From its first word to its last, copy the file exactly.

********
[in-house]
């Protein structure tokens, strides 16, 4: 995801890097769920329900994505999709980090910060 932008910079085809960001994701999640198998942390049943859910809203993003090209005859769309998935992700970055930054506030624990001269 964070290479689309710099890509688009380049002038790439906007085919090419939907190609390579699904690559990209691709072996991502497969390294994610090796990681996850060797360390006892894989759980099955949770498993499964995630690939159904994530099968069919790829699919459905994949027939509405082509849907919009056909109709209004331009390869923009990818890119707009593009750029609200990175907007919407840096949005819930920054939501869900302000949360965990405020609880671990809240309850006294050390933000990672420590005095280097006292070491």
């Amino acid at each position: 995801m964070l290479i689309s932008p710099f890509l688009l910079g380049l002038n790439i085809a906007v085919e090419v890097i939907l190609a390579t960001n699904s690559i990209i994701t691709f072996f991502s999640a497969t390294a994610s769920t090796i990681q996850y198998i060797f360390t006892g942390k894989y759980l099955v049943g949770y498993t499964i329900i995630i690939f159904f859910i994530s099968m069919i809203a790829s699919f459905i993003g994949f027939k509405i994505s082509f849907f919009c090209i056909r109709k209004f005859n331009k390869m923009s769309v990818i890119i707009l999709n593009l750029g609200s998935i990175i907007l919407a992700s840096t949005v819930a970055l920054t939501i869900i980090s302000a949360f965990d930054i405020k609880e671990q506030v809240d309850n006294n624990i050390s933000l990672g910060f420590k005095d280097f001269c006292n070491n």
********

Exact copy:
[in-house]
């Protein structure tokens, strides 16, 4: 995801890097769920329900994505999709980090910060 932008910079085809960001994701999640198998942390049943859910809203993003090209005859769309998935992700970055930054506030624990001269 964070290479689309710099890509688009380049002038790439906007085919090419939907190609390579699904690559990209691709072996991502497969390294994610090796990681996850060797360390006892894989759980099955949770498993499964995630690939159904994530099968069919790829699919459905994949027939509405082509849907919009056909109709209004331009390869923009990818890119707009593009750029609200990175907007919407840096949005819930920054939501869900302000949360965990405020609880671990809240309850006294050390933000990672420590005095280097006292070491």
């Amino acid at each position: 995801m964070l290479i689309s932008p710099f890509l688009l910079g380049l002038n790439i085809a906007v085919e090419v890097i939907l190609a390579t960001n699904s690559i990209i994701t691709f072996f991502s999640a497969t390294a994610s769920t090796i990681q996850y198998i060797f360390t006892g942390k894989y759980l099955v049943g949770y498993t499964i329900i995630i690939f159904f859910i994530s099968m069919i809203a790829s699919f459905i993003g994949f027939k509405i994505s082509f849907f919009c090209i056909r109709k209004f005859n331009k390869m923009s769309v990818i890119i707009l999709n593009l750029g609200s998935i990175i907007l919407a992700s840096t949005v819930a970055l920054t939501i869900i980090s302000a949360f965990d930054i405020k609880e671990q506030v809240d309850n006294n624990i050390s933000l990672g910060f420590k005095d280097f001269c006292n070491n």